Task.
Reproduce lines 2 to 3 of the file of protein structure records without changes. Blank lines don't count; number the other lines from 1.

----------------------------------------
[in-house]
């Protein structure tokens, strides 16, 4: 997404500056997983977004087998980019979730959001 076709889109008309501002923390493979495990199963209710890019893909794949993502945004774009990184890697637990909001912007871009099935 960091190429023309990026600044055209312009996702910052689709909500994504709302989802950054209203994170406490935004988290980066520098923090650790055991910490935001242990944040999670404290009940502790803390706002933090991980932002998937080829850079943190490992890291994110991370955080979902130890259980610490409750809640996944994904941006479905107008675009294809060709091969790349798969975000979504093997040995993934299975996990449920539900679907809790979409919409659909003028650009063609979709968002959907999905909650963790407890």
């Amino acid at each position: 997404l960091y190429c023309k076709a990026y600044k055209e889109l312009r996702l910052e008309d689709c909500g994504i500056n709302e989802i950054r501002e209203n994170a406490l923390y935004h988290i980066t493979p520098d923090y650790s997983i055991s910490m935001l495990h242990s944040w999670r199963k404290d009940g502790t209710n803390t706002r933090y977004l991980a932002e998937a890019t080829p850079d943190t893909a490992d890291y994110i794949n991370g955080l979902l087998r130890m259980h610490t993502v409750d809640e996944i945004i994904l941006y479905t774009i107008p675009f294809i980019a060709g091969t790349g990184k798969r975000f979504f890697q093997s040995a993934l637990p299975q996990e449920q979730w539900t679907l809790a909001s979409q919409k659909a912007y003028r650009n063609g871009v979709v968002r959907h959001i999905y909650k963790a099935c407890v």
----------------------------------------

């Protein structure tokens, strides 16, 4: 997404500056997983977004087998980019979730959001 076709889109008309501002923390493979495990199963209710890019893909794949993502945004774009990184890697637990909001912007871009099935 960091190429023309990026600044055209312009996702910052689709909500994504709302989802950054209203994170406490935004988290980066520098923090650790055991910490935001242990944040999670404290009940502790803390706002933090991980932002998937080829850079943190490992890291994110991370955080979902130890259980610490409750809640996944994904941006479905107008675009294809060709091969790349798969975000979504093997040995993934299975996990449920539900679907809790979409919409659909003028650009063609979709968002959907999905909650963790407890």
């Amino acid at each position: 997404l960091y190429c023309k076709a990026y600044k055209e889109l312009r996702l910052e008309d689709c909500g994504i500056n709302e989802i950054r501002e209203n994170a406490l923390y935004h988290i980066t493979p520098d923090y650790s997983i055991s910490m935001l495990h242990s944040w999670r199963k404290d009940g502790t209710n803390t706002r933090y977004l991980a932002e998937a890019t080829p850079d943190t893909a490992d890291y994110i794949n991370g955080l979902l087998r130890m259980h610490t993502v409750d809640e996944i945004i994904l941006y479905t774009i107008p675009f294809i980019a060709g091969t790349g990184k798969r975000f979504f890697q093997s040995a993934l637990p299975q996990e449920q979730w539900t679907l809790a909001s979409q919409k659909a912007y003028r650009n063609g871009v979709v968002r959907h959001i999905y909650k963790a099935c407890v």